Posted on January 02 2018
The general term Vegetarianism is used in describing the act of eliminating meat from a diet. But on a technical scale, this is too broad a description to encompass the various types of diet being engaged in by people making a decision to eliminate meat from their diet. There are so many different aspects to a vegetarian diet and these have their own terminologies. Vegetarianism involves the exclusion of all types of meat; poultry, seafood or other types of animal from the individual’s diet. It might also include abstinence from products gotten from slaughtered animals.
Varieties of vegetarianism include veganism, ovo-vegetarianism, lacto-vegetarianism, ovo-lacto vegetarianism, Raw veganism, fruitarianism, Hindu vegetarianism, and Buddhist vegetarianism.
Vegans are the most extreme variety of vegetarians, they avoid all animal related forms of food, including dairy and egg products and some go as far as avoiding completely all products gotten from animals, including fur, leather, beeswax, goose-fat polish and even silk clothing. Vegetarians are inspired to develop this lifestyle by a variety of factors. Health practitioners have on occasion prescribed vegetarian or vegan diets to patients in order to treat certain conditions or keep them under control. Social, cultural, religious, economic, aesthetic and ethical or even political issues drive most vegetarians to take up this lifestyle, while the health benefits come in as a close second or a bonus to them for taking up a plant-based or plants only diet. Most vegans opt for a vegan diet due to their respect or value for sentient life and therefore frown on any sort of situation that might harm animals in any way; physically or psychologically. They are most often the proponents of animal rights and environmentally favourable laws.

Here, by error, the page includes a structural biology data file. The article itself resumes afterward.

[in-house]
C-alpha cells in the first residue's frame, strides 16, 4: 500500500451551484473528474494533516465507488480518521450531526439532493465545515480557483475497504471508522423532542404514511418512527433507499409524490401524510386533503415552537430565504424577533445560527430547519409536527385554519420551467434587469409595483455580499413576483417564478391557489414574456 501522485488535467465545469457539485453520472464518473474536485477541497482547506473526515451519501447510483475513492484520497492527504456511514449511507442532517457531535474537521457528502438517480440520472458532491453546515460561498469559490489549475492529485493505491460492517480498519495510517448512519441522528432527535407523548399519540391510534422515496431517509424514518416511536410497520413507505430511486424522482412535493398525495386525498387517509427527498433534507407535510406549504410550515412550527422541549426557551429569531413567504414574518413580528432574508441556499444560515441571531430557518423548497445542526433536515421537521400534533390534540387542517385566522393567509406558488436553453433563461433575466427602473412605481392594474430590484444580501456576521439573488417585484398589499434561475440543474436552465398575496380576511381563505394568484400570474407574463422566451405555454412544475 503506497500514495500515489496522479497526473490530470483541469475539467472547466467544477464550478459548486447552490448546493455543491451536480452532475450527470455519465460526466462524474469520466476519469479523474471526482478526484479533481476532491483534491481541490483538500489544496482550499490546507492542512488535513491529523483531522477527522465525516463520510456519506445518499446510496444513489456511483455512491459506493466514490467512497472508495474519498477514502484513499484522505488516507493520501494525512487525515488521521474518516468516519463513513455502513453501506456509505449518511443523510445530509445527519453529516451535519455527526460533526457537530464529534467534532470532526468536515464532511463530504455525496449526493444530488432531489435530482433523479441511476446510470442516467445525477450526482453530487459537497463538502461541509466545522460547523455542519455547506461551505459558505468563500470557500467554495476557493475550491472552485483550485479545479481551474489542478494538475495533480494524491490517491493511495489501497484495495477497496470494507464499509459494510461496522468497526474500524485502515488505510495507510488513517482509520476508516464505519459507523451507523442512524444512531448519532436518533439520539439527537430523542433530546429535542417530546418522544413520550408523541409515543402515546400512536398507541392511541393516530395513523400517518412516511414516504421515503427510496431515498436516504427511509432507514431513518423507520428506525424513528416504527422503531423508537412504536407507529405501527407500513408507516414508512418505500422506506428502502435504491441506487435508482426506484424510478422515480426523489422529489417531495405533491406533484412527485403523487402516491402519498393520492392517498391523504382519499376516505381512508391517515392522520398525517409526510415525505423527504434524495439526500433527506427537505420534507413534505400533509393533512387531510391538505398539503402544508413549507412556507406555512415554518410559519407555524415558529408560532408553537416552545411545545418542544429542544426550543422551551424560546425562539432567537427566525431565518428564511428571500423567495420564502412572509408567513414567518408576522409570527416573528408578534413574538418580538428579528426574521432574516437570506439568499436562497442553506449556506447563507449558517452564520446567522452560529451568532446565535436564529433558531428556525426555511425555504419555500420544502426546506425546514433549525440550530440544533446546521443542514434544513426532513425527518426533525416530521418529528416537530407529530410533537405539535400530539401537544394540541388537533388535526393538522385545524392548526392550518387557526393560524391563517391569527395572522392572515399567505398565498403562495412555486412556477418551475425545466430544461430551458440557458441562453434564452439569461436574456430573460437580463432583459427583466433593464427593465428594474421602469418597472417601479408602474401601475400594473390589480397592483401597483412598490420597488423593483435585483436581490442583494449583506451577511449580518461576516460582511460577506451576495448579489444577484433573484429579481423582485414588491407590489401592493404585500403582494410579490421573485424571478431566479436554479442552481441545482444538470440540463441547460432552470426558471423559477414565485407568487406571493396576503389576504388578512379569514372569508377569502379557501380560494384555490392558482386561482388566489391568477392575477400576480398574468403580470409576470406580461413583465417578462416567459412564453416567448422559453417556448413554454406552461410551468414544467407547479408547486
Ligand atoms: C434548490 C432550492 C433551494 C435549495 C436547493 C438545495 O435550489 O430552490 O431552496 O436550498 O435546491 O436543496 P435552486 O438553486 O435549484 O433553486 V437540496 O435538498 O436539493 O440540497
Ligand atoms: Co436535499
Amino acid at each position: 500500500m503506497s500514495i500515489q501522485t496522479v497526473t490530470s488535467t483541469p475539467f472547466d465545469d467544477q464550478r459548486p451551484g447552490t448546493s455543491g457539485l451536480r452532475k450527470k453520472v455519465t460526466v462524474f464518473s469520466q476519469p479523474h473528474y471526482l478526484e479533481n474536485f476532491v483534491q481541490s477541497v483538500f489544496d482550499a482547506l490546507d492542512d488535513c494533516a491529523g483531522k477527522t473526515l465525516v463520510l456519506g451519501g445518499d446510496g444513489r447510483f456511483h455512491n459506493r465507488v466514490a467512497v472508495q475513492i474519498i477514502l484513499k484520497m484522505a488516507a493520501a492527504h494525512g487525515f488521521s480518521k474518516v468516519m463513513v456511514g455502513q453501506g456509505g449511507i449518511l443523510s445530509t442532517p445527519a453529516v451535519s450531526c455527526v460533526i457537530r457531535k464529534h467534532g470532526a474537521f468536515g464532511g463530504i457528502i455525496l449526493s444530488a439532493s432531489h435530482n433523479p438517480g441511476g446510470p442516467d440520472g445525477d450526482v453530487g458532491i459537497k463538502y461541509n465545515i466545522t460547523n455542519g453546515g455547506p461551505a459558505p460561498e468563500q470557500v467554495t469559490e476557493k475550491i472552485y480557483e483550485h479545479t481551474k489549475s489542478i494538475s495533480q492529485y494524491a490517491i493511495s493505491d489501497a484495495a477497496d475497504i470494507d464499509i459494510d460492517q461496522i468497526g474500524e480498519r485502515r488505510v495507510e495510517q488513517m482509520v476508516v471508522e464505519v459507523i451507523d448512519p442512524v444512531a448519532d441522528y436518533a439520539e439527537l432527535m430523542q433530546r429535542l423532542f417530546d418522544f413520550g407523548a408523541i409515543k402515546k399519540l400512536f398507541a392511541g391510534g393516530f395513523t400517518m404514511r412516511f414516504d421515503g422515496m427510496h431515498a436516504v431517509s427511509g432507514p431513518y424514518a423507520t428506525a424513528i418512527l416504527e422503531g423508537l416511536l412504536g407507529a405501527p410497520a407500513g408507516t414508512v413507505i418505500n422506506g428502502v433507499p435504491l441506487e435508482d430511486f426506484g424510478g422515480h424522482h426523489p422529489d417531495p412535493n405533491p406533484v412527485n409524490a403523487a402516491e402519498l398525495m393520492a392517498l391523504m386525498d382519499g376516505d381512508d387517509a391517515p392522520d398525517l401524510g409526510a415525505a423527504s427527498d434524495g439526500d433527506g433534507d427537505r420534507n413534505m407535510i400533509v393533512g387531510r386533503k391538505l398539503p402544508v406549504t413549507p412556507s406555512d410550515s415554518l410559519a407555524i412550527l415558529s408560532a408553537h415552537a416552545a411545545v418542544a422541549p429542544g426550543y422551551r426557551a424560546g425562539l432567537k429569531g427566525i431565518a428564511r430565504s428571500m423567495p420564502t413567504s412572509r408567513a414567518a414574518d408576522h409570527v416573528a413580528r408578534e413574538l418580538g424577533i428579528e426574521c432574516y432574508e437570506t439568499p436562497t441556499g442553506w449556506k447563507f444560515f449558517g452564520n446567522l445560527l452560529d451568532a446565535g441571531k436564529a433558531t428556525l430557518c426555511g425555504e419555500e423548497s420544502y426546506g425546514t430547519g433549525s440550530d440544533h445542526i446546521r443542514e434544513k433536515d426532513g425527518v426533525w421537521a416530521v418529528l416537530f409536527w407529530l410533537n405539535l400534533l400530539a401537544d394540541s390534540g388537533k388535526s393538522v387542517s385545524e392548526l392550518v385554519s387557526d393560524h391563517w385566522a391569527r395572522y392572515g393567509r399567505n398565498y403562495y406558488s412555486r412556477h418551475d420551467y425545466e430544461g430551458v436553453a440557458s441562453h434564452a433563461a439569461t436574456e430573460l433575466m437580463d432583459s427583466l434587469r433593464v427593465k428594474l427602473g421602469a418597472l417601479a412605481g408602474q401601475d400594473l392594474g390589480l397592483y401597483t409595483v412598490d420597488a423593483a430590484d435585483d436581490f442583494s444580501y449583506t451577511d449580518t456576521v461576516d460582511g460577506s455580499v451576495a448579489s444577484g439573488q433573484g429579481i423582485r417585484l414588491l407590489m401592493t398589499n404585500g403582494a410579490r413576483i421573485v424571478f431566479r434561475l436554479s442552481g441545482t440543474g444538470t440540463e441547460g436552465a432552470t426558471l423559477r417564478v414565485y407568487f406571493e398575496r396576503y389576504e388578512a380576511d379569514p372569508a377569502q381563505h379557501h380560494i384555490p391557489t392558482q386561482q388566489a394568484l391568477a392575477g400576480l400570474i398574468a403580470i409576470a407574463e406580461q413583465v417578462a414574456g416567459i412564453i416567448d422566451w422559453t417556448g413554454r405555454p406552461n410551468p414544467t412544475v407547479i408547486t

Ovo-vegetarianism and Lac to-vegetarianism
An Ovo-lacto vegetarian or Lacto-ovo vegetarian does not indulge in eating meat, fish or sea food, but does take eggs and dairy which are animal products. The terms Ovo and Lacto are gotten from the Latin terms of egg (ovum) and milk (Lacto) respectively. Ovo-lacto vegetarian diet includes fruits, nuts, milk, cheese, eggs, kefir, grains, yogurts, roots and fungi. Most vegetarians are assumed to be Ovo-Lacto vegetarians, and are widely catered to around the world, and a lot of religious sects are practitioners of this form of vegetarianism, including various Hindu and Christian sects. This sort of vegetarianism makes up for some of the main dietary deficiencies in a vegan diet such as Calcium, magnesium, vitamin B12 and necessary proteins and amino acids. This form of vegetarianism might be easier to maintain as there is not much deficiency to be dealt with and animal products avoidance is minimal.
There are also Lacto vegetarians who do not take egg products at all but are okay with taking dairy products, and Ovo-vegetarians who take eggs and egg based food but avoid dairy products completely.